It was dark in the platypus habitat, and I was happy for that when I realised there were tears streaming down my face. I’ve always dreamed of getting up close with them, but you can’t see a live platypus outside of Australia. In that moment, I realised that I had done the “impossible.” It tumbled into me that we are actually here- this is real this is HAPPENING!
And so I stood there and wept. I wept for joy, and I wept for the little girl I was so long ago- the girl who was told time and again that my options were limited; that I could only ever go so far in life; that opportunities really only come for those who have the luxury of options- and that didn’t include me.
I watched the goofy, bumbling creature knock about- bonking up against the stones and plants in her underwater habitat- searching endlessly for food. I tried to take a photo, but the slippery girl was too fast, too random in her movements to track. Perhaps I need to reconsider the rhino as my soul-match animal. I see a lot of myself in the platypus.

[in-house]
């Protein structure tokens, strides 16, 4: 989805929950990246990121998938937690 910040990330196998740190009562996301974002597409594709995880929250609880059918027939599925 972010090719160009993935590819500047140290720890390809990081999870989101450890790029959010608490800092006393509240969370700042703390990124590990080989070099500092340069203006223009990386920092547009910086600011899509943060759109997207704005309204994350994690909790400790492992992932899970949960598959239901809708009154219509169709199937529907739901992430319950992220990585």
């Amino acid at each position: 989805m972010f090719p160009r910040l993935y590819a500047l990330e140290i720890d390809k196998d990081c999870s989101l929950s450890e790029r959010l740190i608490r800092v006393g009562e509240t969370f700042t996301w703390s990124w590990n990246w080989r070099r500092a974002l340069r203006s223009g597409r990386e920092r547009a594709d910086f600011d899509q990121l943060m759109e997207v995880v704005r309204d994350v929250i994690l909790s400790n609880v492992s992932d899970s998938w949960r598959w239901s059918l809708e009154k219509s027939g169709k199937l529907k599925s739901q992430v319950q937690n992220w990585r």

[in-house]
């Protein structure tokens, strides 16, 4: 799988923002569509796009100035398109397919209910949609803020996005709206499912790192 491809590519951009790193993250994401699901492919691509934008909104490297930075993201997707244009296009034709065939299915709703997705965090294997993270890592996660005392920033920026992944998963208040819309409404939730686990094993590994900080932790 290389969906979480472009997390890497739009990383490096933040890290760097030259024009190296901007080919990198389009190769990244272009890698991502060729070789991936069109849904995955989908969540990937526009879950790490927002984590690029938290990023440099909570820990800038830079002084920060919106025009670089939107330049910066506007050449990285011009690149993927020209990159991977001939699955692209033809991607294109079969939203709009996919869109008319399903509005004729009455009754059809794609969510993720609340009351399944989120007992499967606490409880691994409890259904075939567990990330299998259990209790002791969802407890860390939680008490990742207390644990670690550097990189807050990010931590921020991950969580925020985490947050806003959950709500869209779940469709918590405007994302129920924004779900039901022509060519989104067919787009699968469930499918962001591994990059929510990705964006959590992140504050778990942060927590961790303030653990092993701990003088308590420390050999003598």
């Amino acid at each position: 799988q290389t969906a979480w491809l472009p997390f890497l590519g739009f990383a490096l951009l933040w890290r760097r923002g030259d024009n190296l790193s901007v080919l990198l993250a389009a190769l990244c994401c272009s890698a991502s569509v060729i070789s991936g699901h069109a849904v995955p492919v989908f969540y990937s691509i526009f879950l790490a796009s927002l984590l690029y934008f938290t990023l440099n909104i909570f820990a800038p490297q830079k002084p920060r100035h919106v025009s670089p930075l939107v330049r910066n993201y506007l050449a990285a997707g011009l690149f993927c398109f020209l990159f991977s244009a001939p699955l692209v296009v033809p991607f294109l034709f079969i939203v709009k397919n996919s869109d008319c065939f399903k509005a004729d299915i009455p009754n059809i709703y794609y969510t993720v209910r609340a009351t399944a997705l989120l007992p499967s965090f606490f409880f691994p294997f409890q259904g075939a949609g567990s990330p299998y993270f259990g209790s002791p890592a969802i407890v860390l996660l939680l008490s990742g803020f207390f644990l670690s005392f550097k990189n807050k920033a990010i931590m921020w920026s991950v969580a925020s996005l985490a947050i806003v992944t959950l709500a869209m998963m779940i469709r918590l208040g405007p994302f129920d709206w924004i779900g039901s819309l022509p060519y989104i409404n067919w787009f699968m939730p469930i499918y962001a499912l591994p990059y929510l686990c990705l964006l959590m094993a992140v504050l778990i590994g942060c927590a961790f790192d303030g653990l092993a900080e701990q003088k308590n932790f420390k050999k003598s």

Since I couldn’t get a clear photo of her, I went over and got this shot of a skeleton. If you want to see her live, you’ll have to come on down here yourself. I’ll make the bed for you.
While I was rapt with the platypus, O was equally entranced by the Tasmanian devils. I have to admit that these guys were a lot cuter than I had anticipated, which perhaps says more about how gross I thought they would be, rather than a testament to their cuteness. One of the devils was particularly active, trotting about through the three large, interconnecting habitats. He was playing to his audience, clambering up on a log to greet us with that- that one sharp snaggletooth the only indication of what he is capable of doing to us should we actually attempt to touch him.
And, I realised, I could probably have touched him if I wanted to. There seems to be a different safety standard regarding proximity to beasts here.
We saw the dingos next. To which O stated “It’s just a regular dog.”
I think the dingos would disagree, but no one ever asked them.
Aside from the platypus, I was most excited to see the wombats. I am a weirdo freak for wombats. This is the animal that makes me shake joyful fists in front of my chest and make that “squeee” sound that happens when you see something too cute to comprehend. But wombats are A) nocturnal, B) lazy, and C) less impressed with me than O was with dingos.